Thyssen-Krupp achieves high operating profit and pays dividends again

Thyssen-Krupp steelworks in Duisburg

The steel division contributes by far the largest part to the profit.

(Photo: Reuters)

Dusseldorf Despite major economic uncertainties, the ailing industrial group Thyssen-Krupp can significantly increase its annual result. As the company announced on Thursday, earnings before interest and taxes increased from EUR 451 million in the previous year to EUR 1.8 billion in the fiscal year that ended in September. In terms of net income, the group was in the black at EUR 1.2 billion after a slight loss in the previous year.

For the first time in four years, Thyssen-Krupp intends to pay out a dividend of EUR 0.15. “We have built up resilience and substance and are now in a better position to react appropriately and purposefully to crises in our businesses,” said CEO Martina Merz.

The Ruhr group benefited above all from the sharp rise in steel prices in the past year, which have significantly improved the margin in both the steel division and in materials trading compared to previous years. For example, adjusted earnings before interest and taxes in the steel division rose from EUR 116 million in the previous year to EUR 1.2 billion.

Thyssen-Krupp remains a restructuring case

Revenues in materials trading developed in a similar way, increasing from EUR 587 million to EUR 837 million – while profits in the business with industrial components (EUR 234 million) and car parts (EUR 108 million) were also positive, but fell noticeably due to higher material prices.

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Even if the figures and the prospect of a dividend should make shareholders generally satisfied, Thyssen-Krupp remains a case of restructuring. Because despite the high profits, the group still burned a lot of money in the past year. The free cash flow before acquisitions and sales of parts of the company was minus 476 million euros (previous year: minus 1.3 billion euros).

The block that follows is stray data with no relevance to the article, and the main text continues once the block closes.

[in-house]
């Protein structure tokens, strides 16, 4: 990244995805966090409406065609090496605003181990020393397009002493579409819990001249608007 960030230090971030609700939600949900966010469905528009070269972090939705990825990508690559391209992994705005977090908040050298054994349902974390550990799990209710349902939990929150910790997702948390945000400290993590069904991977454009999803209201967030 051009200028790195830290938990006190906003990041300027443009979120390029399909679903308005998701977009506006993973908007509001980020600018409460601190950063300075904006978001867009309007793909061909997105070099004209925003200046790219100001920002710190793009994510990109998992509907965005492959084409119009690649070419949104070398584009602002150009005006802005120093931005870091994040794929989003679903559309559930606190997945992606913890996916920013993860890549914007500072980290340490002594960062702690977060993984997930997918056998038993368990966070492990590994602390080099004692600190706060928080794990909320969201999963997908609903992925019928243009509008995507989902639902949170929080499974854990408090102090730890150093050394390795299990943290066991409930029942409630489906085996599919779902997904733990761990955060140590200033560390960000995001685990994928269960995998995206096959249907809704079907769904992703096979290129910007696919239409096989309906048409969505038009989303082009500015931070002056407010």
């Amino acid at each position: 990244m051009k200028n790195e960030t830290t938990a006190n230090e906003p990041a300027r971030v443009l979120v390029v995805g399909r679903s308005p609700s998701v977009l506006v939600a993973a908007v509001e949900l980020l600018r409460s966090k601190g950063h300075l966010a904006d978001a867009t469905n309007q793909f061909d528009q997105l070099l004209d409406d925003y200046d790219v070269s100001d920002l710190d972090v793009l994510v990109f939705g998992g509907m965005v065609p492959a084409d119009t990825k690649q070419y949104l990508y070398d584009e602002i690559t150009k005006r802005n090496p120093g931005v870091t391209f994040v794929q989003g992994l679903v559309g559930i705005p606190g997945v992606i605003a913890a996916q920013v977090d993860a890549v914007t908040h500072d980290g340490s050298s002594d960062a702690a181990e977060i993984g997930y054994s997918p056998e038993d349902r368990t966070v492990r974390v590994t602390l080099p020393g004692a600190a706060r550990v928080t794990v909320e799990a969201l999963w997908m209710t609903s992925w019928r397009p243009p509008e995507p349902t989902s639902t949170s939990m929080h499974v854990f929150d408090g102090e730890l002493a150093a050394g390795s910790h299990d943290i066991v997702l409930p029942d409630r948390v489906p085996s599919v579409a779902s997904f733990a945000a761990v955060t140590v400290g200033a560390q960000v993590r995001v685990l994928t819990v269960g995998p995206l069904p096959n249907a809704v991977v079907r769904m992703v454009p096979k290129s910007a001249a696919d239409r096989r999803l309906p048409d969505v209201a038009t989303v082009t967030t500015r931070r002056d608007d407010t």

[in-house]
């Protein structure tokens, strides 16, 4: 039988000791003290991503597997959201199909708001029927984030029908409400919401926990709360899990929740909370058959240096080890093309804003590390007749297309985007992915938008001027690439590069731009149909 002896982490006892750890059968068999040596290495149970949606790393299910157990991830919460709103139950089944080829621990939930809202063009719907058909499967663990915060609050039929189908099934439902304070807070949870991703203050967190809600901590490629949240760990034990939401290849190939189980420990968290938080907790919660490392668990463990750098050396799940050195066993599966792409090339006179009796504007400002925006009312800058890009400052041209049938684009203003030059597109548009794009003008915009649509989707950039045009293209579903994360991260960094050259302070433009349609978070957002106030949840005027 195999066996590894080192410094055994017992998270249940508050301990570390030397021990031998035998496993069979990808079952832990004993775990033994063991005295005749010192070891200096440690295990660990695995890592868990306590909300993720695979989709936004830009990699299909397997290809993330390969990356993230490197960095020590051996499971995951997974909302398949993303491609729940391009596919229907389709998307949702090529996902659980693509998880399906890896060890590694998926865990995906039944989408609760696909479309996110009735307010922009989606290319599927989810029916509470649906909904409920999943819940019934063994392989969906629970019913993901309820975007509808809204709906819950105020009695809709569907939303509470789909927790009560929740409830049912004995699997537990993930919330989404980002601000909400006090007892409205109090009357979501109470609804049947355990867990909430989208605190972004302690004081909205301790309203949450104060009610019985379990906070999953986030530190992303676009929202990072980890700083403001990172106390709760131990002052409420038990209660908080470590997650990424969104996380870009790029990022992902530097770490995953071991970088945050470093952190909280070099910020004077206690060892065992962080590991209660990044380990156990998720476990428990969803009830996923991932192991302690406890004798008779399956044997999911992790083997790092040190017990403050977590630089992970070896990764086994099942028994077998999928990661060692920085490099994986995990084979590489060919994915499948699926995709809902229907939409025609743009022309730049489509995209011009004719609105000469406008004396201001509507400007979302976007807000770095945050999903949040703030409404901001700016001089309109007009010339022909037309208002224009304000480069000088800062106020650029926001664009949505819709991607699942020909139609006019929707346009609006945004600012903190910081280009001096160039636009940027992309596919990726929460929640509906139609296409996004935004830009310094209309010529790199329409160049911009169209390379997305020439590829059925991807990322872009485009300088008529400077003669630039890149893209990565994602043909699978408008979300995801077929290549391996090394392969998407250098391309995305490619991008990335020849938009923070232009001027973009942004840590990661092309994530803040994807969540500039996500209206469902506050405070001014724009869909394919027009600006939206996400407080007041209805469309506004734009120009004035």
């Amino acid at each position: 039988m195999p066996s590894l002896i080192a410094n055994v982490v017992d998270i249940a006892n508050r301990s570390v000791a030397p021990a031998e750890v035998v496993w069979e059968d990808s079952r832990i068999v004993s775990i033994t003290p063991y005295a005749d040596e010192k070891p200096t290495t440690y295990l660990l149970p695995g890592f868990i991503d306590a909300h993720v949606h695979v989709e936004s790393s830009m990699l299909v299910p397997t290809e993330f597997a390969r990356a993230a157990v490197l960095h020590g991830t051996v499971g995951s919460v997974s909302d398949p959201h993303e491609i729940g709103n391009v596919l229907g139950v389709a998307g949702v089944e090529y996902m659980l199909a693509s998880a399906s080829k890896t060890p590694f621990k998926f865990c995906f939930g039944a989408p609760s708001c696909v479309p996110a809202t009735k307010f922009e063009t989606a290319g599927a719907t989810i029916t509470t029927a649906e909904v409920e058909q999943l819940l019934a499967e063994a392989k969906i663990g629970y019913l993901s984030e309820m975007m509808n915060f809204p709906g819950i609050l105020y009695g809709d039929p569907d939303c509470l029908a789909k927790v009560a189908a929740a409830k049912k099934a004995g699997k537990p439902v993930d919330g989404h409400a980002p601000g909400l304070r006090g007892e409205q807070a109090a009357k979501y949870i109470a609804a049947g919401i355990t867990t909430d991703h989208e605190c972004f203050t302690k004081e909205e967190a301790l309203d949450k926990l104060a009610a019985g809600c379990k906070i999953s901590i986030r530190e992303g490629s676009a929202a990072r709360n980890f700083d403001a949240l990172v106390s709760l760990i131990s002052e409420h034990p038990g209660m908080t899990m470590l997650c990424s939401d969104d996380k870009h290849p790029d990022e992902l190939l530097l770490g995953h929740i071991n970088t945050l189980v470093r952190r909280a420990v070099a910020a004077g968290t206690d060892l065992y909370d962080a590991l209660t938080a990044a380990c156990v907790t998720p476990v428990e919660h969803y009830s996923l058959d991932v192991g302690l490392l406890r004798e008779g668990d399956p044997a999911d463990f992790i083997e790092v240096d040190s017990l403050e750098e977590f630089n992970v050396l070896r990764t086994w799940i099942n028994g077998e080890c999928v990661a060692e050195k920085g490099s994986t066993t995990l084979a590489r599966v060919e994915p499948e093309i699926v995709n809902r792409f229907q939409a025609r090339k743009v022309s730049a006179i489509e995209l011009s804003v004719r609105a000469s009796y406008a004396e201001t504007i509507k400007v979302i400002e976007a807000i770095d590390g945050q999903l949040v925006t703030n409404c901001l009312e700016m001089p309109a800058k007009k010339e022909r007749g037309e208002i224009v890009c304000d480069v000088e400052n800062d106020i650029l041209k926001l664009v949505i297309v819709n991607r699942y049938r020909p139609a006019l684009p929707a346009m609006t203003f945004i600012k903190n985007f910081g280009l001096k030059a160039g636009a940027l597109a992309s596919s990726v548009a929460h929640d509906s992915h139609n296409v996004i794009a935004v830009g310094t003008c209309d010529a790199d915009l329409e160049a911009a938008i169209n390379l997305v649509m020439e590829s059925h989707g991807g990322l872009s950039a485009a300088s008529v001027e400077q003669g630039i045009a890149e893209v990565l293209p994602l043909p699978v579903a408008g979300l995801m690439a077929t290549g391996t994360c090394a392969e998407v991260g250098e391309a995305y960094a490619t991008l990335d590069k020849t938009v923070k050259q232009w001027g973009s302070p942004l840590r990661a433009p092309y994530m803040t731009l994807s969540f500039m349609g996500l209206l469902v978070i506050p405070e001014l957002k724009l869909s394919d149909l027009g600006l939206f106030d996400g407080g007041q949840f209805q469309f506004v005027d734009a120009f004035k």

However, due to the sale of several subsidiaries, Thyssen-Krupp was able to slightly improve its net financial position from 3.6 to 3.7 billion euros. The dividend is thus financed to a certain extent from the sales proceeds.

Losses in the Multi Tracks division are falling

The result of the Multi Tracks division, in which several businesses are bundled that the company intends to divest in whole or in part, shows that the board around Merz is making fundamental progress in the restructuring of the group. These include chemical and cement plant construction, but also the hydrogen electrolysis subsidiary Nucera, whose IPO was currently put on hold due to the difficult environment.

On an adjusted basis, the total loss in these businesses fell to 54 million euros from 298 million euros in the previous year. The costs of the group headquarters also decreased from 194 million euros to 154 million euros.

For the coming fiscal year, Thyssen-Krupp expects both a balanced cash flow and a balanced year-end result. Chief Financial Officer Klaus Keysberg pointed out that there were still uncertainties in the announcement. “No one can yet say how big the challenges will be or how long they will last,” said the manager.

The group is preparing for the most difficult scenario. “This also includes a restrictive and gradual release of investments – depending on how the overall economic situation develops and what progress the business is making in securing earnings and net working capital management.”

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